Amid strong interest from Marseille towards the end of the summer transfer window, many believed Erik Lamela's stay in north London could be about to come to a premature end.
After making just nine appearances in his first season at White Hart Lane following his £25million arrival from Roma, despite sporadic glimpses of quality, it was hard to see just why then-technical director Franco Baldini had worked so hard to bring the Argentine to the club. Lamela appeared to struggle to get to grips with the tempo and physicality of the Premier League in his first few months at Tottenham and a back injury would eventually rule the winger out for the remainder of what proved to be a frustrating debut campaign.
The departure of Tim Sherwood as interim coach and subsequent appointment of Mauricio Pochettino as manager in the summer of 2014 breathed new life into Lamela's fledgling White Hart Lane career, with many hoping the former Saints boss could help unlock the patent potential of his compatriot and Tottenham's record signing. Things are rarely that straightforward in football, however, and as the 2014/15 campaign rolled on, Lamela continued to divide opinion among the Spurs faithful.
Much of the criticism leveled at the Argentina international during his sophomore season at White Hart Lane surrounded his price-tag, a factor the former River Plate youngster had no hand in and is only now starting to shake off. Lamela's second season as a Spurs player was reflective of Pochettino's debut campaign as a whole, occasionally underwhelming and frustrating yet with flashes of brilliance and tangible potential.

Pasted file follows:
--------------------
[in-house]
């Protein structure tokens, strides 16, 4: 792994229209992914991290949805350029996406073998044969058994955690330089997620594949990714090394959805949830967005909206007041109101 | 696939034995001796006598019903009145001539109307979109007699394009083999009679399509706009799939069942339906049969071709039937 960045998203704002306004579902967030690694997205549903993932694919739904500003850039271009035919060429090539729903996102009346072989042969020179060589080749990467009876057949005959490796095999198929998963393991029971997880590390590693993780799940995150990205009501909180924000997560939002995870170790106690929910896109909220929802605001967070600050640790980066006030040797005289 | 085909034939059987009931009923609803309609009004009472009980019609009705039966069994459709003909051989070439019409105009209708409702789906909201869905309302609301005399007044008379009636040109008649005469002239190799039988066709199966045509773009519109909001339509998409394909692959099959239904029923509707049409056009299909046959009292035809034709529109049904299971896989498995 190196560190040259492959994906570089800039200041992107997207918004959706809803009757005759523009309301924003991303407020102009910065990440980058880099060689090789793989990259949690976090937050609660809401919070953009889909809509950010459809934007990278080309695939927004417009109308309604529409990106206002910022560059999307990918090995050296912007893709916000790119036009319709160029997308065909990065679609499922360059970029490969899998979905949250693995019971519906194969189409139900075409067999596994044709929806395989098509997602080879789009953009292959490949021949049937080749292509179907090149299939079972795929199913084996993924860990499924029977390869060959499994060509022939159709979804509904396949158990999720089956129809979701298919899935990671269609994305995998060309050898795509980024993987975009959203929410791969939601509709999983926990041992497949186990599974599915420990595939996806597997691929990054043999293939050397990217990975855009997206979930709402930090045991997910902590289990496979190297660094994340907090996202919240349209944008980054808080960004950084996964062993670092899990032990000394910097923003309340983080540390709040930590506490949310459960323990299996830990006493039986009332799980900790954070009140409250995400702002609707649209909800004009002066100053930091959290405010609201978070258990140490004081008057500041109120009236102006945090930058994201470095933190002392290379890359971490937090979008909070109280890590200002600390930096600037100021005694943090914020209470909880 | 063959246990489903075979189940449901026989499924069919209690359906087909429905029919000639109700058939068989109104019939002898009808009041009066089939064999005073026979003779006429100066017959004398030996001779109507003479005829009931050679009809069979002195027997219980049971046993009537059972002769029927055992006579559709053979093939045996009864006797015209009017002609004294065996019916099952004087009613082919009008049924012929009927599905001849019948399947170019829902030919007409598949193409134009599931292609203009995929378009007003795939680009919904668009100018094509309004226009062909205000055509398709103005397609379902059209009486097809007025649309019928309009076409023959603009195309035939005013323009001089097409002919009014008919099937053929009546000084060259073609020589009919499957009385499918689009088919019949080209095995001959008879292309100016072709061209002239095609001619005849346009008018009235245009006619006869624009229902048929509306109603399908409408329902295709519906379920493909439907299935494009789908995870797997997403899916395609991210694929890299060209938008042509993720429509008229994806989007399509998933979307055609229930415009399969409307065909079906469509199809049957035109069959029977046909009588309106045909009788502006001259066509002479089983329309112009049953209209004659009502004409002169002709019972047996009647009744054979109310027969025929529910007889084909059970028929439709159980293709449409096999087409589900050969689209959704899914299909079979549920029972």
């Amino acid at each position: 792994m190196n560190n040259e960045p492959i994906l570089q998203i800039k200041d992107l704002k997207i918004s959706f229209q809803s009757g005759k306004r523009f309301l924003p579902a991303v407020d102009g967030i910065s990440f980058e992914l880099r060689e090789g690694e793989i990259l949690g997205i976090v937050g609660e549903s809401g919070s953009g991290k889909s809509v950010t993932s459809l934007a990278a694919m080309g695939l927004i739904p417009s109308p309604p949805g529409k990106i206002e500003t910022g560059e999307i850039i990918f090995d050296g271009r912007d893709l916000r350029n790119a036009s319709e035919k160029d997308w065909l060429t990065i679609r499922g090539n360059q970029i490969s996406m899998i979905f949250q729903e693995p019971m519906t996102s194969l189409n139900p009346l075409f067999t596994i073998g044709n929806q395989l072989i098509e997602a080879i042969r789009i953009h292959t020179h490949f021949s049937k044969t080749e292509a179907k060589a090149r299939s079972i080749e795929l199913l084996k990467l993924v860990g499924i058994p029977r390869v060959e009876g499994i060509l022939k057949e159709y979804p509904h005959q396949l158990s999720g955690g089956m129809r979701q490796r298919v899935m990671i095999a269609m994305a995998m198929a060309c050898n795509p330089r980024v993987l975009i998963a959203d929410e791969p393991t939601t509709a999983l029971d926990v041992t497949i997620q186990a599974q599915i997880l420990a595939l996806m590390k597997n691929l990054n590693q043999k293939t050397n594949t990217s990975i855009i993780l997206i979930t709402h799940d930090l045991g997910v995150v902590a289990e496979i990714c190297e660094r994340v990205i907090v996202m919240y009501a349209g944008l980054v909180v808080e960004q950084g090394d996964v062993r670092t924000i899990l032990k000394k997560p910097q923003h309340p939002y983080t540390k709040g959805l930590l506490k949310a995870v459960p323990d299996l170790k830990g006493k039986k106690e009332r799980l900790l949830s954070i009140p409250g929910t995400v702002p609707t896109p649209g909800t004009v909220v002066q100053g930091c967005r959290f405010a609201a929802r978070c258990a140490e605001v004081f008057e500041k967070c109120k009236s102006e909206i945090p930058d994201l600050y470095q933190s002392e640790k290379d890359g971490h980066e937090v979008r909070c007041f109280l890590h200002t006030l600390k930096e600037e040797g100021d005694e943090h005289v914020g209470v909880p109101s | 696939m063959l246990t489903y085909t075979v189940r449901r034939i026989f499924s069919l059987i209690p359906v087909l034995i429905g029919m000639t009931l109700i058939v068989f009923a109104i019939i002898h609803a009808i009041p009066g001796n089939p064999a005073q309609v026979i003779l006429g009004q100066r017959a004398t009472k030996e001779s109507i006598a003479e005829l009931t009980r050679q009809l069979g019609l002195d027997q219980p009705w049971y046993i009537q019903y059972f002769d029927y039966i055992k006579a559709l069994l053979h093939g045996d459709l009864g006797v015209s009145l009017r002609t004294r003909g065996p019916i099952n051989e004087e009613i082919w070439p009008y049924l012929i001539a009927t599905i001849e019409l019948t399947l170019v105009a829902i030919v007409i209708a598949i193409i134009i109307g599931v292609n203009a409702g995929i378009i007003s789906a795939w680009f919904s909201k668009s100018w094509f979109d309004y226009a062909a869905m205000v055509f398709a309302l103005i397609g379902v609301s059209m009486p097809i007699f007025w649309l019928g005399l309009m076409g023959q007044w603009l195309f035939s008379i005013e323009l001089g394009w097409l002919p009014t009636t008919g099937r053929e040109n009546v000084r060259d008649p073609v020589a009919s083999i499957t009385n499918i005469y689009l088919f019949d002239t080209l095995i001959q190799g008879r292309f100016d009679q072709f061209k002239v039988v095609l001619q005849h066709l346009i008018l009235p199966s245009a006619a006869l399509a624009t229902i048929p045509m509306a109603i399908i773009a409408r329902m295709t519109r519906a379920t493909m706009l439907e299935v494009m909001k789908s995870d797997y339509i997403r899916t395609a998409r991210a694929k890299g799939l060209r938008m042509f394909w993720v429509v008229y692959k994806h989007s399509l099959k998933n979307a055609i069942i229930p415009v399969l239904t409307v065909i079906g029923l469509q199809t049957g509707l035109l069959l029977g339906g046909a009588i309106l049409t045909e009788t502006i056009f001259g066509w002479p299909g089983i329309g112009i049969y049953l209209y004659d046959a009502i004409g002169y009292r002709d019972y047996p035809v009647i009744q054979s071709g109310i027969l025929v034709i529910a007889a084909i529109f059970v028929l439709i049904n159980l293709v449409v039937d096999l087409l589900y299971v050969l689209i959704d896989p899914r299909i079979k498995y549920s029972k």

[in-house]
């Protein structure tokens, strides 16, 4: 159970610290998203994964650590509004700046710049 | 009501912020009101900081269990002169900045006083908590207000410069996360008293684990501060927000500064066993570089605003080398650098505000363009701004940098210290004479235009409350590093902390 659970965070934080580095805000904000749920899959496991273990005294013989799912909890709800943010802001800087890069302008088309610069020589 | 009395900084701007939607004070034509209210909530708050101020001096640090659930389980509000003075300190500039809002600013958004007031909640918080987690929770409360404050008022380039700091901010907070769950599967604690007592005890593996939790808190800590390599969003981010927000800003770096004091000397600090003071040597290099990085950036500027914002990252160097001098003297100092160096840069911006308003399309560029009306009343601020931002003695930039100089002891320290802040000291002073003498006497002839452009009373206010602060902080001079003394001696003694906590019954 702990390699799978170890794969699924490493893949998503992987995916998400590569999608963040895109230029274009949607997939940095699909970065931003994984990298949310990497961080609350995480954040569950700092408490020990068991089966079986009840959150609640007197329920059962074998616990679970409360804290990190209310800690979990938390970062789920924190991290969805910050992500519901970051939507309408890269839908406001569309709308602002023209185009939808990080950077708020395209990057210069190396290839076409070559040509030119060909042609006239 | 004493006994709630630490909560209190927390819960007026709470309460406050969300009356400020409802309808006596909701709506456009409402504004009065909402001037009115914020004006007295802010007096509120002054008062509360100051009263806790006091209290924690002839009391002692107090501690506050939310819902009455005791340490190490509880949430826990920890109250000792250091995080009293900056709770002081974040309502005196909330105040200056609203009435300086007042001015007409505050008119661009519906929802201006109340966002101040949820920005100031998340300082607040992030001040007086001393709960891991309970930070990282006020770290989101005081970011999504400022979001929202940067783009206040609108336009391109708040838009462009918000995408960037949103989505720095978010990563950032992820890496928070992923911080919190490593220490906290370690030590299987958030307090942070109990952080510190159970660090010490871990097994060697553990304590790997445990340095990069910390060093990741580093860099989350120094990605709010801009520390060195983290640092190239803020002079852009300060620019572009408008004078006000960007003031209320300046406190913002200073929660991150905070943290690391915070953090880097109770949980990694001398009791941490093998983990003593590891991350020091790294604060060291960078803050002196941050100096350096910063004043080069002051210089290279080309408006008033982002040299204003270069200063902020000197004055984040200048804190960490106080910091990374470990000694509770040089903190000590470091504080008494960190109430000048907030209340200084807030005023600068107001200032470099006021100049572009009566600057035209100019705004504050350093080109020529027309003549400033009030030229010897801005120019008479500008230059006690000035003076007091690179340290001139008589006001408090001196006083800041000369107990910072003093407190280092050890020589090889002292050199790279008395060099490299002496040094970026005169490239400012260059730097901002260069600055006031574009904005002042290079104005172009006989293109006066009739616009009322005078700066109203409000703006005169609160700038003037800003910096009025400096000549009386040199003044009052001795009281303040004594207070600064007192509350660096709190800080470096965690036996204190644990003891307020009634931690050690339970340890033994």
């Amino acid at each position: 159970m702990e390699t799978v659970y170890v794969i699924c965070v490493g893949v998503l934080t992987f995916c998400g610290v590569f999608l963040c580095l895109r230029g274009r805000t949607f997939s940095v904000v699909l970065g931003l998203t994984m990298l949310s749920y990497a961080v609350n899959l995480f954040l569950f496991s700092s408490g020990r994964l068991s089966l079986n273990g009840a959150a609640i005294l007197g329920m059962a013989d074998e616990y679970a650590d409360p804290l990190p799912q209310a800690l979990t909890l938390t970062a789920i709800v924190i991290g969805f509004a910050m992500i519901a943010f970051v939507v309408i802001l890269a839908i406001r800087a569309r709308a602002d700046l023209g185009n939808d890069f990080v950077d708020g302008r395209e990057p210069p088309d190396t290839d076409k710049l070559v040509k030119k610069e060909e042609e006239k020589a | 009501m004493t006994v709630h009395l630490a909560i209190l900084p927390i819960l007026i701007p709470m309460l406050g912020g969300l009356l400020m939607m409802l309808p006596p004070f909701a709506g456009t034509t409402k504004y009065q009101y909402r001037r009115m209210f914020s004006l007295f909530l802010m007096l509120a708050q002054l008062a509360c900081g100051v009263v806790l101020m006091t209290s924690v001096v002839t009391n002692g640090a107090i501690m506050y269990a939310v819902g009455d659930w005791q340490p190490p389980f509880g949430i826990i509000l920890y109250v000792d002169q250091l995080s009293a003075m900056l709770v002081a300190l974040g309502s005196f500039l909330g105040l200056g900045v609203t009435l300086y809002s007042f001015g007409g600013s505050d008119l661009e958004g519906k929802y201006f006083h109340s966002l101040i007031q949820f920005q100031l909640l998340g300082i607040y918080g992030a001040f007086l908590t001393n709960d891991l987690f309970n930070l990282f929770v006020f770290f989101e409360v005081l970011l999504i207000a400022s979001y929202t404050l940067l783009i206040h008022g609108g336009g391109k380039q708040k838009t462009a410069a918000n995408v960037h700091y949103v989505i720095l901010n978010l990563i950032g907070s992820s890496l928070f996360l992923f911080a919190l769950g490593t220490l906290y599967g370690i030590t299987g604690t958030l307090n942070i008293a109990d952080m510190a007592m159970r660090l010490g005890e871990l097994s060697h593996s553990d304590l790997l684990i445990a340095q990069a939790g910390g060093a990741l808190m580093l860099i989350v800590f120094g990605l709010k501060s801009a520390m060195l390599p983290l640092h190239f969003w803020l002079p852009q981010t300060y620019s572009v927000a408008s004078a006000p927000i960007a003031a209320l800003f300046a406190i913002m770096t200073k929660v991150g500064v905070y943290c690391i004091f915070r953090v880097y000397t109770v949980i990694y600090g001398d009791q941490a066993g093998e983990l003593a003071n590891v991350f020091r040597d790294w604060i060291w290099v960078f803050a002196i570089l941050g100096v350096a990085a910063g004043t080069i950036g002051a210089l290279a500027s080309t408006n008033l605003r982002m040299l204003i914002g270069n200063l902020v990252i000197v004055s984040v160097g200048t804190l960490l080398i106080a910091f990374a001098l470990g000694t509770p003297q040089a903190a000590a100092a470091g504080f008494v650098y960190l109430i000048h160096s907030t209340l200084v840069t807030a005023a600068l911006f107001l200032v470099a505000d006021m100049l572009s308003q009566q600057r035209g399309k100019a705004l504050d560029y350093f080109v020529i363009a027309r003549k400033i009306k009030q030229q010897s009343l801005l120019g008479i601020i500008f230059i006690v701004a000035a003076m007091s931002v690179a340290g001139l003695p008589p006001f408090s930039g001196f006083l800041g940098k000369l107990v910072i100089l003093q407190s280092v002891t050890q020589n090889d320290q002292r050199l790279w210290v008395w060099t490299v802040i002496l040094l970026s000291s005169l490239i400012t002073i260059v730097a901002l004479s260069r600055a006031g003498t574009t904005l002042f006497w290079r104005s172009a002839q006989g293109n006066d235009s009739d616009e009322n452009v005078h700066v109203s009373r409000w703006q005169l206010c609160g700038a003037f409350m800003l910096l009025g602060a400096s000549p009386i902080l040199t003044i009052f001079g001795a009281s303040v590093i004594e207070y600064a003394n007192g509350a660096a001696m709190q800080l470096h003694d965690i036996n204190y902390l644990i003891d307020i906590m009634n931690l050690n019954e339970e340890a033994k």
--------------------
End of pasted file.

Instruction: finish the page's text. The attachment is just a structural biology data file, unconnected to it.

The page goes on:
Lamela finished the season with the club's highest number of Premier League assists (seven) and was responsible for one of the most stupendous, breathtaking goals White Hart Lane has seen in the modern era, the spectacular 20-yard rabona in the 5-1 Europa League win over Asteras Tripolis, yet sections of supporters were, understandably, unhappy with the winger's return in what was his first full season with the club.
Fast forward to January 2016, and Lamela is reaping the benefits of the system put in place by his compatriot Pochettino. The Argentine's tireless effort and resilience has won over the overwhelming majority of the Spurs faithful, many of whom had previously written off his chances of becoming a success at the club.
The Argentine is currently second only to Christian Eriksen in terms of chances created, key passes and assists in the Premier League, but has committed some 31 fouls more than the imitable Dane, a nasty streak that seems to have won him more praise than condemnation among the Spurs fans, with the endeavour and intensity a staple of his game.
The visceral hunger of Lamela to get in to the box and score goals is something we rarely saw until this season. His goal in the 1-1 draw at Monaco in the Europa League back in October came as a result of a lung-bursting run from his own area, while his strike in the 5-1 drubbing of Bournemouth three weeks later came from a well-timed burst into the box to latch onto Harry Kane's pass from five yards out. The increased aggression in his positioning is the result of good coaching on Pochettino's behalf and the willingness of Lamela to have more of a direct impact during games.
The added attacking impetus has not taken away from the Argentine's tireless defensive intensity, though, with himself and Kyle Walker forming a formidable right-hand side for Spurs both in defence and attack.
Pochettino blocked Marseille's approach to take Lamela on loan in the summer, urging his compatriot to step up and make an impact at the club. Nearly six months on and the Argentina international has missed just two of Spurs' 22 Premier League outings and appears to have shaken off the scapegoat tag many levelled at him in his first two seasons with the club. The 23-year-old now stands of one of the most important, hard-working and creative players in a Tottenham squad brimming with talent and potential.
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